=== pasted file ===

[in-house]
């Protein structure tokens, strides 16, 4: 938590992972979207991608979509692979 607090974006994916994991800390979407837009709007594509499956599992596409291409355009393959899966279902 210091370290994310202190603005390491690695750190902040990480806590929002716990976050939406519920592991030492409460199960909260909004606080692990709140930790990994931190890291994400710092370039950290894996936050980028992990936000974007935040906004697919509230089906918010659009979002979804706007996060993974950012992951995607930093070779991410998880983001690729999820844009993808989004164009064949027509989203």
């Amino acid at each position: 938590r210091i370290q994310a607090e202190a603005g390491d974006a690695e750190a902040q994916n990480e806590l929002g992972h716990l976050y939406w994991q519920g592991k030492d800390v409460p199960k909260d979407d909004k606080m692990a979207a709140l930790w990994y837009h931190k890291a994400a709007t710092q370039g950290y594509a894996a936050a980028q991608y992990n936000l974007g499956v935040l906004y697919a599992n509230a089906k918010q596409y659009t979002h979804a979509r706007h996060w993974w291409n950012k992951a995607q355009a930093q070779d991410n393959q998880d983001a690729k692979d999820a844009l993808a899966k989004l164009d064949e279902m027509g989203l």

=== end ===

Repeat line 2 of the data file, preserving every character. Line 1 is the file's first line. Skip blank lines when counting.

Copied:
């Protein structure tokens, strides 16, 4: 938590992972979207991608979509692979 607090974006994916994991800390979407837009709007594509499956599992596409291409355009393959899966279902 210091370290994310202190603005390491690695750190902040990480806590929002716990976050939406519920592991030492409460199960909260909004606080692990709140930790990994931190890291994400710092370039950290894996936050980028992990936000974007935040906004697919509230089906918010659009979002979804706007996060993974950012992951995607930093070779991410998880983001690729999820844009993808989004164009064949027509989203």